United States of America, Appellee, v. Eric Picklesimer, Appellant.united States of America, Appellee, v. Emanuel Volino, Appellant.united States of America, Appellee, v. Jeffrey Buckley, Appellant, 585 F.2d 1199 (3d Cir. 1978)Annotate this Case
Argued Sept. 8, 1978. Decided Nov. 2, 1978
James J. West, Asst. U. S. Atty., Pittsburgh, Pa., for appellee.
Charles F. Scarlata, Pittsburgh, Pa., for appellant Picklesimer.
Michael D. Berlin, Pittsburgh, Pa., for appellant Volino.
Maury D. Nusbaum, Pittsburgh, Pa., for appellant Buckley.
Before ALDISERT and HIGGINBOTHAM, Circuit Judges, and STERN, District Judge* .
STERN, District Judge.
Defendants Picklesimer, Volino and Buckley appeal their convictions for conspiracy to possess with intent to distribute phencyclidine (PSP), a drug enumerated in Schedule III of the Controlled Substances Act of 1970, 21 U.S.C. §§ 801 Et seq. (1972), in violation of 21 U.S.C. § 846, and for possession of this same drug with intent to distribute, in violation of 21 U.S.C. § 841. All three defendants urge this Court to construe Schedule III of 21 U.S.C. § 812 to require the government to prove possession of a sufficient quantity of the drug to have a depressant effect upon the central nervous system. For reasons we discuss at greater length, we decline to adopt defendants' construction of the statute as contrary to the clear intention of Congress, and we join the Courts of Appeals for the Fifth and the Seventh Circuits in holding that any quantity of the substances enumerated in Schedule III is proscribed by the statute.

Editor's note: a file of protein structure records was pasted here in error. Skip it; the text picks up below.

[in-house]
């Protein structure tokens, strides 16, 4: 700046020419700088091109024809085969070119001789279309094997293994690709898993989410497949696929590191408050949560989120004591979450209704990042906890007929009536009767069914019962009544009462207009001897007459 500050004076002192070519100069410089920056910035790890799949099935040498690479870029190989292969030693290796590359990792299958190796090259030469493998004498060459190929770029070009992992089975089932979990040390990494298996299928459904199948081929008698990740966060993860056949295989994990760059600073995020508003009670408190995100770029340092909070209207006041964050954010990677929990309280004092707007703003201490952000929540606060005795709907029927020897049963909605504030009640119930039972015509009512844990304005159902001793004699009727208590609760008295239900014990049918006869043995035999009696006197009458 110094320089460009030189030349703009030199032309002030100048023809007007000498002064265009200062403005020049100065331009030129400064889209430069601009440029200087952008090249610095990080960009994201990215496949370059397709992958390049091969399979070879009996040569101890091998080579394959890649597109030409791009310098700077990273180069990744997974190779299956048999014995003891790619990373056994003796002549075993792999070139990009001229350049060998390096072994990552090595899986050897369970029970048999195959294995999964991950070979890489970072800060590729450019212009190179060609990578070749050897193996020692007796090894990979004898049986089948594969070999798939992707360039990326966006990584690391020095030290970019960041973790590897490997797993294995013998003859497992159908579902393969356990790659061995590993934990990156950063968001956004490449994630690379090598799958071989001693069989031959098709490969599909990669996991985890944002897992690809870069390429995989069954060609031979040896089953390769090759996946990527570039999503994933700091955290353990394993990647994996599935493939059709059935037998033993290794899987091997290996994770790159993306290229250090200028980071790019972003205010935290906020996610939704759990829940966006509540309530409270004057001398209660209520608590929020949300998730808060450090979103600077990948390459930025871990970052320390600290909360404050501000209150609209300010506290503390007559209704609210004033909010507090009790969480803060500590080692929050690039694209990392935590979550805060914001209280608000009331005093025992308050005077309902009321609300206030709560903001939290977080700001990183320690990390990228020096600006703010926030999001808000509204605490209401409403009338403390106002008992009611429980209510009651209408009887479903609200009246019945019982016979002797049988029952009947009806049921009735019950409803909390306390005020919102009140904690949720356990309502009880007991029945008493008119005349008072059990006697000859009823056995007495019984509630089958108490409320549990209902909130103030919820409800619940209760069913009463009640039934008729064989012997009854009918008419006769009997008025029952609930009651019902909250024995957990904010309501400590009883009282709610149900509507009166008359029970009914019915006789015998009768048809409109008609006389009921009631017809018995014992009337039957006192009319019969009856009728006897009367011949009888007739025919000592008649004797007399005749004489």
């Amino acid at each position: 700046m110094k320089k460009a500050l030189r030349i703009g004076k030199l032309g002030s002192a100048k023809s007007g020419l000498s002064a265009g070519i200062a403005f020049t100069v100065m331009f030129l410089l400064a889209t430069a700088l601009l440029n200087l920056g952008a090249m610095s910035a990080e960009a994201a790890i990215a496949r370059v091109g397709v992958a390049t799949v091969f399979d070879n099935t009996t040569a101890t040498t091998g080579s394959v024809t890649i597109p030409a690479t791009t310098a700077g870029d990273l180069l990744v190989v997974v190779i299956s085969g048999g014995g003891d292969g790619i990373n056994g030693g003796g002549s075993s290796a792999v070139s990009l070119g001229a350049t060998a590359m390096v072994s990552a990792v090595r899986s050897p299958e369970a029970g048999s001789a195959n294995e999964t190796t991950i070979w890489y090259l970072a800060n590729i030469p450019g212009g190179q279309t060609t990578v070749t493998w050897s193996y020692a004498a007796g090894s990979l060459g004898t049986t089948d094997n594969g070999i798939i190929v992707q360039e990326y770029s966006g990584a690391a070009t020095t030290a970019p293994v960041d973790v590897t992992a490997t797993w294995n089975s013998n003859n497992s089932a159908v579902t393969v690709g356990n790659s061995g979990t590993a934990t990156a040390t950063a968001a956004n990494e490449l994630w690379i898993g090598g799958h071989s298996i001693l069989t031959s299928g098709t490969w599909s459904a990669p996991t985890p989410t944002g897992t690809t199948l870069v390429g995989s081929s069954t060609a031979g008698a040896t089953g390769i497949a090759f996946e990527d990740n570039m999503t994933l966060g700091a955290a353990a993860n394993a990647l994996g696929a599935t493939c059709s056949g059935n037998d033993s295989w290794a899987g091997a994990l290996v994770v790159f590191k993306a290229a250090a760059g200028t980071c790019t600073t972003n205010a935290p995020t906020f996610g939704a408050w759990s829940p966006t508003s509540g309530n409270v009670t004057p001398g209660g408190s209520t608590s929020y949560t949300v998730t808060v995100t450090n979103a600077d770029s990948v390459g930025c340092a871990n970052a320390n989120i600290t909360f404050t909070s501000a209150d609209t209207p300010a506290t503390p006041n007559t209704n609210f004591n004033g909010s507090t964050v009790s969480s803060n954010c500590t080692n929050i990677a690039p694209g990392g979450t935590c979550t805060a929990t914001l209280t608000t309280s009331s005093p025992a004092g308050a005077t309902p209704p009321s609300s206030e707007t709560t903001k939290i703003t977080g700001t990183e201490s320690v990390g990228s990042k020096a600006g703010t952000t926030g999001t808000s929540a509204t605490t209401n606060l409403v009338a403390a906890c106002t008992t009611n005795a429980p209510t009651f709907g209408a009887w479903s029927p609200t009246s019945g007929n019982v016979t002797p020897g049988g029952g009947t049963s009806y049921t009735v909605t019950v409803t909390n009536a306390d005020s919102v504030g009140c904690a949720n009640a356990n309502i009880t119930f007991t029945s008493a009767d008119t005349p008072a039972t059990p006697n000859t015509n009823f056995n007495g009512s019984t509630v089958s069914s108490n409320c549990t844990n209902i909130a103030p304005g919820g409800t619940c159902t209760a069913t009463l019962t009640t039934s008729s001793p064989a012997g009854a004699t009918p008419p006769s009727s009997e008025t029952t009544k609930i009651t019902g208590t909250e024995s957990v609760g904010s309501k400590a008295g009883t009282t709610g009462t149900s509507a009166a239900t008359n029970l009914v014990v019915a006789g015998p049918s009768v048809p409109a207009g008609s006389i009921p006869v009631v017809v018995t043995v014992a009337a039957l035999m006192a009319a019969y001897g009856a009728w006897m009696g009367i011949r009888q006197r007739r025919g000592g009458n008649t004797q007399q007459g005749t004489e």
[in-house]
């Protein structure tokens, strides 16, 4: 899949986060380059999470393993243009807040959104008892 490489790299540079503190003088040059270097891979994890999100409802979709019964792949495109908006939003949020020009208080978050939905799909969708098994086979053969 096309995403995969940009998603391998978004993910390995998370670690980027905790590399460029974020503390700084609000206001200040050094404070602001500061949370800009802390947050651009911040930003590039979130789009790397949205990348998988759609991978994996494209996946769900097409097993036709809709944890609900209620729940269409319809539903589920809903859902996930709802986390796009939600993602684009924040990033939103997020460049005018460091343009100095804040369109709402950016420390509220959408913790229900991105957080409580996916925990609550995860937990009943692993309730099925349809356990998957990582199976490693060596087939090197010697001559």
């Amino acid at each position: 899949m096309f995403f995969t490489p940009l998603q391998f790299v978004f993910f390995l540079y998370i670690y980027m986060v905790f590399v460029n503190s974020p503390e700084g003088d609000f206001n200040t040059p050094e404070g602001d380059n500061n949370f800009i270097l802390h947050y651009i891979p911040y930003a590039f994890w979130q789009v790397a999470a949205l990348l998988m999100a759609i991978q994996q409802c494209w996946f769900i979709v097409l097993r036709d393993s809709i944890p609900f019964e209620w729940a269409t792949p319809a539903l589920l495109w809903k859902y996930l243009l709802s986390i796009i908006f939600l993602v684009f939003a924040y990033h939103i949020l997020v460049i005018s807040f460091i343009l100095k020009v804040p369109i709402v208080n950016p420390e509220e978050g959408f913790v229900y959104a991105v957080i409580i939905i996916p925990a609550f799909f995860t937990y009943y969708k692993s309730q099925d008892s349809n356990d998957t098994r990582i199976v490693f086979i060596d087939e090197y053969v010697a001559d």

Defendants raise other challenges to their convictions. All three defendants challenge the admission into evidence of testimony that a gun was found in the vehicle which transported the PSP tablets. Defendants Buckley and Volino also claim that the evidence was insufficient to support their conviction for constructive possession of the PSP tablets, and they claim that the district court improperly denied their motions to dismiss the indictment based on the pendency of state firearms charges against them. We find these contentions to be without merit and we affirm defendants' convictions in all respects.